MGD, which stands for Meibomian Gland Dysfunction, is classified as one of the more common eye conditions. You can get this condition when there is an issue with the tiny glands in the eyelids that assist with making tears.
How Does It Happen?
The Meibomian glands, which are named after a German doctor that studied these glands, makes the oil known as meibum. Mucus, water and meibum is what makes up the three-layers of what is known as tear film, which is the fluid that performs the function of making sure the eyes stay moist. It is the oil in this fluid which assists in preventing the layer of water over the surface of the eyes from drying up.
Changes to the quality or amount of this oil, or changes that occur in the glands can result in MGD. The more common type of this condition is known as obstructive MGD. This occurs when the openings to the glands become clogged. When the gland is clogged less of the oil is able to reach the surface of the eye.
Age is one of the contributing factors to this condition because the meibomian glands start to decrease as a person starts to age. Ethnicity also plays a role, and Asian people are around 3-times more prone to MGD in comparison to people from European ancestry. People who wear contact lenses are also more prone to developing MGD.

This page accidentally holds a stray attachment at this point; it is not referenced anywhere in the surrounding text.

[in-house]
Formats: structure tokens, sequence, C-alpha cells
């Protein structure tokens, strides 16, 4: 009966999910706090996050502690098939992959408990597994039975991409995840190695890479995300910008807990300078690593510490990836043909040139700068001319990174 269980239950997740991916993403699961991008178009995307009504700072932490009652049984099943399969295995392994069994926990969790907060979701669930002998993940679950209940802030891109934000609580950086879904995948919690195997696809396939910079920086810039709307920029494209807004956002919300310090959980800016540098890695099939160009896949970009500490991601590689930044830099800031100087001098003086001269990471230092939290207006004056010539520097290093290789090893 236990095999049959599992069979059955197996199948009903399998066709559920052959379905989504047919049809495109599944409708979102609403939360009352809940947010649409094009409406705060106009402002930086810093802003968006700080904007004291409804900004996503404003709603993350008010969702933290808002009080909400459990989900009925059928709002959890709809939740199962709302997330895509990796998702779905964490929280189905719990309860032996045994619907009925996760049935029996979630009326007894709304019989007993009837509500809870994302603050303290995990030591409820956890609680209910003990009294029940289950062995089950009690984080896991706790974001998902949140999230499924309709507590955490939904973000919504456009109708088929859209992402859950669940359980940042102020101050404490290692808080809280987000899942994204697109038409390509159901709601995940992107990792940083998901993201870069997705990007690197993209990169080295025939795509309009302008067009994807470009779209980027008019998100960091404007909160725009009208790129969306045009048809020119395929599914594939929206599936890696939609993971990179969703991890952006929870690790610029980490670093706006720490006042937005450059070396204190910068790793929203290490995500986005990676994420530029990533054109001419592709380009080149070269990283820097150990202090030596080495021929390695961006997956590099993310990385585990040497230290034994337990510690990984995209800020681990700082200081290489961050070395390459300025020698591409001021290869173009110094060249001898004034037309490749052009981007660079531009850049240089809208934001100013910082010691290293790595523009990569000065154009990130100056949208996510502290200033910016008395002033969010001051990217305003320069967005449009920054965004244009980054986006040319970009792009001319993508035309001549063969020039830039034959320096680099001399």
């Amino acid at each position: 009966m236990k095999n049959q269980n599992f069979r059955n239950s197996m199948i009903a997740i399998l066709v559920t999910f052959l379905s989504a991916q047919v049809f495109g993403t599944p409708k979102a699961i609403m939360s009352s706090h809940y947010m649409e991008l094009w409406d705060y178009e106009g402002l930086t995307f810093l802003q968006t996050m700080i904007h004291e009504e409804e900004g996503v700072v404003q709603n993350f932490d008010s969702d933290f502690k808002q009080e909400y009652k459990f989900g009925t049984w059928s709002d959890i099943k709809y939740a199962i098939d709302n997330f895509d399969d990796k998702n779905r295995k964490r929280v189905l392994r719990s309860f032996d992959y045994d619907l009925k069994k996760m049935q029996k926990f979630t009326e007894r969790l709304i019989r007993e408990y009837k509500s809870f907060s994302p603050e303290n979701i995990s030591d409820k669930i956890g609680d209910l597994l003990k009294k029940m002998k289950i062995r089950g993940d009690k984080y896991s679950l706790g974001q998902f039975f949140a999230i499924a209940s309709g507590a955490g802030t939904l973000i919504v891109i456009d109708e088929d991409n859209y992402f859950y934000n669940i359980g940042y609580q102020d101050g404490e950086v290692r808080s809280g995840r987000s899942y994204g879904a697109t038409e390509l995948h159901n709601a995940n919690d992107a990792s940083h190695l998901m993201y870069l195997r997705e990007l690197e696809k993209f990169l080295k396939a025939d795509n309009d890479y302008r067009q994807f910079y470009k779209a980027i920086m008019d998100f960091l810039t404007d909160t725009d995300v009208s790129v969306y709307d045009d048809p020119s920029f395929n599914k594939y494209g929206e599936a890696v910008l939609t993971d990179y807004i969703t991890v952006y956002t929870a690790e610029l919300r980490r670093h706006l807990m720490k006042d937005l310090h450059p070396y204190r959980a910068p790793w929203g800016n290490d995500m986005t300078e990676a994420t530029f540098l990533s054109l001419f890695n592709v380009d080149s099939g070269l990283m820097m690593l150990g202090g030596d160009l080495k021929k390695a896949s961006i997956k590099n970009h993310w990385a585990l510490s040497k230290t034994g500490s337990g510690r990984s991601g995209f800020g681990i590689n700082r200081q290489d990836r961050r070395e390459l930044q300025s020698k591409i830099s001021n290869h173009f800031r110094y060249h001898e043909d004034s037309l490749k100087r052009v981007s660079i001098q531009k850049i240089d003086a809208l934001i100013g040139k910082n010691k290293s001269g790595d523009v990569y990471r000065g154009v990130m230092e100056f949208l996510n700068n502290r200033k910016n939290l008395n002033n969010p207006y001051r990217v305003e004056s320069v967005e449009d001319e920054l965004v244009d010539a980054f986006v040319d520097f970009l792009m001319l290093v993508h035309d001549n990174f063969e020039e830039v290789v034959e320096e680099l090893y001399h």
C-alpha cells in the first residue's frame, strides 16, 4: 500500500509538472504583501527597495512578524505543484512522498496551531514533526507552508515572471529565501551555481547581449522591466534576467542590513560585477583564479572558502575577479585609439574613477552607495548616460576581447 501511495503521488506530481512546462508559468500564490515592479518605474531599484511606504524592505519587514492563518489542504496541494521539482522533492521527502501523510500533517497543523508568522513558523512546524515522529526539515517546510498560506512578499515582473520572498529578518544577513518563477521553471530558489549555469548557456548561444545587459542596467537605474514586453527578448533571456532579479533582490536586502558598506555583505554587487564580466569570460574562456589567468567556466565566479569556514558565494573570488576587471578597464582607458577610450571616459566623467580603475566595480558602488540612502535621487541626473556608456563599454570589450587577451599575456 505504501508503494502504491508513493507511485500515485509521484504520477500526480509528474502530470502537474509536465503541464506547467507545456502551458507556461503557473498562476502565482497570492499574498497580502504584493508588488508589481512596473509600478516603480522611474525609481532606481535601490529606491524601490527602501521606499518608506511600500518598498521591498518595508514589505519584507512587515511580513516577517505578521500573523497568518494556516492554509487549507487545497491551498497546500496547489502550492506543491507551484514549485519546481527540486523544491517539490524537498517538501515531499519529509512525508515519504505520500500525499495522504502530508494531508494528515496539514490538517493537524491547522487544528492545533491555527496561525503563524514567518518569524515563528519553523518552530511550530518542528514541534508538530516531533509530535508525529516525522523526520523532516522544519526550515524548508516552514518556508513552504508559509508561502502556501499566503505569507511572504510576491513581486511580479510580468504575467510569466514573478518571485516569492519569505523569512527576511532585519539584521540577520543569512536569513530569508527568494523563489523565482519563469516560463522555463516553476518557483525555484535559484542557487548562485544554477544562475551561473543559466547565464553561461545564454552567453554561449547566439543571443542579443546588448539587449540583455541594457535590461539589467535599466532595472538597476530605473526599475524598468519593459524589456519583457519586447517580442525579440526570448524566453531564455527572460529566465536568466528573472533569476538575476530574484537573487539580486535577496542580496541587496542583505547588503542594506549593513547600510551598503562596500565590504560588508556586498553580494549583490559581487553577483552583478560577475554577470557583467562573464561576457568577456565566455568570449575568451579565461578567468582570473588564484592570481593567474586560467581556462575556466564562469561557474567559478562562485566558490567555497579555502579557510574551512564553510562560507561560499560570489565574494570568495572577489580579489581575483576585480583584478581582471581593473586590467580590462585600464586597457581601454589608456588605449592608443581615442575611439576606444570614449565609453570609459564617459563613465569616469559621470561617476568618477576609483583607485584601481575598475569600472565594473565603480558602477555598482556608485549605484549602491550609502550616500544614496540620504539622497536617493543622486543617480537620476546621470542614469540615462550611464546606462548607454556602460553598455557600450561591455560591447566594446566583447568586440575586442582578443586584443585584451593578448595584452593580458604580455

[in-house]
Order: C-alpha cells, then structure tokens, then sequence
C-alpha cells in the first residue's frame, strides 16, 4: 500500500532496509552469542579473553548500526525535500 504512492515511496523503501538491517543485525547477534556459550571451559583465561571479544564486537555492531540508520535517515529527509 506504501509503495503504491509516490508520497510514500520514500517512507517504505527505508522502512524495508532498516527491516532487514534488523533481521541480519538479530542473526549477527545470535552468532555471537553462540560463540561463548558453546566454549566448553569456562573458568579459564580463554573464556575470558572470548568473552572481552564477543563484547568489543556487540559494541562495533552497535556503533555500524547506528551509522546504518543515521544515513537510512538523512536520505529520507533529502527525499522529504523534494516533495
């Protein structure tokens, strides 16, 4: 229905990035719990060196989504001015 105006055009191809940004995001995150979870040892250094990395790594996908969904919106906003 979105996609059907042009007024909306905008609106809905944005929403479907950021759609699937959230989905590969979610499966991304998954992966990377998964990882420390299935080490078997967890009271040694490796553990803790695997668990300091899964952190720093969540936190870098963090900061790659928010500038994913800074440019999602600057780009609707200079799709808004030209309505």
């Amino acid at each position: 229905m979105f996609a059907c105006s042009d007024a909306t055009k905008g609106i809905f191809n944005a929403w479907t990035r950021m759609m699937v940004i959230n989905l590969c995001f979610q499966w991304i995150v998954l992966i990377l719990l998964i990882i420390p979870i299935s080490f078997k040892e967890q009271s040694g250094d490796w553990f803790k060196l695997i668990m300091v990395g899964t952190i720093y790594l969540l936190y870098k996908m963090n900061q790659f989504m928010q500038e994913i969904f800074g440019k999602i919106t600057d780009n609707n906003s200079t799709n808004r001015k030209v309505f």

There are also medical issues that are linked with MGD. Some of these include:
- Triglycerides and high cholesterol
- Bacterial infections
- Damaged or inflamed cornea or eyelid
- Allergic conjunctivitis
- Autoimmune diseases which include lupus, rheumatoid arthritis, and rosacea
There are also medications that can result in issues with the production of meibum, which include:
- Retinoids in anti-aging creams or acne medication
- Medication that lower androgen
- Estrogen replacement therapy
In the earlier stages, most people usually don’t exhibit symptoms. But as the condition progresses, the quality of the oil becomes weaker or progressively less in the tear film, and the eyes might start to itch, burn, become dry or irritated. Some people experience a feeling like dust or grains of the sand in the eyes.
The inner rims of the eyelids that appear rough or uneven is another classic sign of this condition, yet not every person will have it. Some people even experience blurred vision from time to time. The symptoms will usually become worse if you use a computer for extended periods or the air in your office or home are dry, which is often caused by heating or air-conditioning.